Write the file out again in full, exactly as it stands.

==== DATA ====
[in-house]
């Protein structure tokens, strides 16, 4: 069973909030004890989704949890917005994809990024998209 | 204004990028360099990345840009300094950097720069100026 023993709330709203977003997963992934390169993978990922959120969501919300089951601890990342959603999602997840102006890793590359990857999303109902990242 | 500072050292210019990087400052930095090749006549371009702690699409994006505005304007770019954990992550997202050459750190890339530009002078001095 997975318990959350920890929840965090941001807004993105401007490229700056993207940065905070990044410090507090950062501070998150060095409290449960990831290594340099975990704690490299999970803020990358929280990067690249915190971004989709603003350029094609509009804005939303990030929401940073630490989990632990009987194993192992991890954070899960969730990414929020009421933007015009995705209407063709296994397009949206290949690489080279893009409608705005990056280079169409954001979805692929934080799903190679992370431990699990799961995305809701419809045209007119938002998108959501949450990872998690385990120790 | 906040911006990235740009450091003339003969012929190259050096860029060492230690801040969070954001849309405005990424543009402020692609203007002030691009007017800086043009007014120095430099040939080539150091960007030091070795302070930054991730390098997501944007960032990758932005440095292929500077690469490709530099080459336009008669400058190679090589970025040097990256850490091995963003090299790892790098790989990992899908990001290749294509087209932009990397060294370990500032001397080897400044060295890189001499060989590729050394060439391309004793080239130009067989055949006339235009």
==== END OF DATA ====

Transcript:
[in-house]
């Protein structure tokens, strides 16, 4: 069973909030004890989704949890917005994809990024998209 | 204004990028360099990345840009300094950097720069100026 023993709330709203977003997963992934390169993978990922959120969501919300089951601890990342959603999602997840102006890793590359990857999303109902990242 | 500072050292210019990087400052930095090749006549371009702690699409994006505005304007770019954990992550997202050459750190890339530009002078001095 997975318990959350920890929840965090941001807004993105401007490229700056993207940065905070990044410090507090950062501070998150060095409290449960990831290594340099975990704690490299999970803020990358929280990067690249915190971004989709603003350029094609509009804005939303990030929401940073630490989990632990009987194993192992991890954070899960969730990414929020009421933007015009995705209407063709296994397009949206290949690489080279893009409608705005990056280079169409954001979805692929934080799903190679992370431990699990799961995305809701419809045209007119938002998108959501949450990872998690385990120790 | 906040911006990235740009450091003339003969012929190259050096860029060492230690801040969070954001849309405005990424543009402020692609203007002030691009007017800086043009007014120095430099040939080539150091960007030091070795302070930054991730390098997501944007960032990758932005440095292929500077690469490709530099080459336009008669400058190679090589970025040097990256850490091995963003090299790892790098790989990992899908990001290749294509087209932009990397060294370990500032001397080897400044060295890189001499060989590729050394060439391309004793080239130009067989055949006339235009």